Efficacy of atypical antipsychotics in mood disorders.J Clin Psychopharmacol. 2003 Jun; 23(3 Suppl 1):S9-14.JC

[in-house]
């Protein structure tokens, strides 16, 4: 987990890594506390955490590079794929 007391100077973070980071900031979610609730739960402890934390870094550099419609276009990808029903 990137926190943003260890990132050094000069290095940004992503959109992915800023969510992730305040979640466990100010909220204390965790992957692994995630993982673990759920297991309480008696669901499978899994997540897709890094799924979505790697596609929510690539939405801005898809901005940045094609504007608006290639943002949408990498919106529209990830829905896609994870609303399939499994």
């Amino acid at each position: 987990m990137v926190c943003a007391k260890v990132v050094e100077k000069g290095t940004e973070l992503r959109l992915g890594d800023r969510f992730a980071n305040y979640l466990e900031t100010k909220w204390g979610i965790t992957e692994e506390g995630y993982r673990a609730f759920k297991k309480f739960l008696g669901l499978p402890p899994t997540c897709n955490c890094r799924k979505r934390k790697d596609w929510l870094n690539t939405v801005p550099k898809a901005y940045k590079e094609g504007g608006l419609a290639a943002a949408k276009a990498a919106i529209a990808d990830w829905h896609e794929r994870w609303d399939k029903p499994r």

Lithium and valproate are well recognized as mood-stabilizing medications. However, a significant number of patients with bipolar disorder do not respond to or cannot tolerate the side effects of these drugs. As a result, a search for safer and more effective mood stabilizers for the treatment of bipolar disorder is ongoing. Antipsychotic medications have long been used as adjunctive therapy in combination with mood-stabilizing medications. Although conventional neuroleptics (also known as typical antipsychotics) such as haloperidol or chlorpromazine are effective antimanic agents, they do not appear to have any efficacy in treating comorbid depressive symptoms. Furthermore, typical antipsychotics are associated with a number of well-known side effects, such as extrapyramidal symptoms and tardive dyskinesia. Mood-stabilizing effects have recently been reported for a number of newer "atypical" antipsychotics that have a broader spectrum of efficacy and better safety profiles than the typical antipsychotics. The results of several clinical trials suggest that atypical antipsychotics, including risperidone, olanzapine, ziprasidone, and quetiapine, are effective for the treatment of acute mania, and open-label studies suggest that atypical antipsychotics may have long-term mood-stabilizing effects.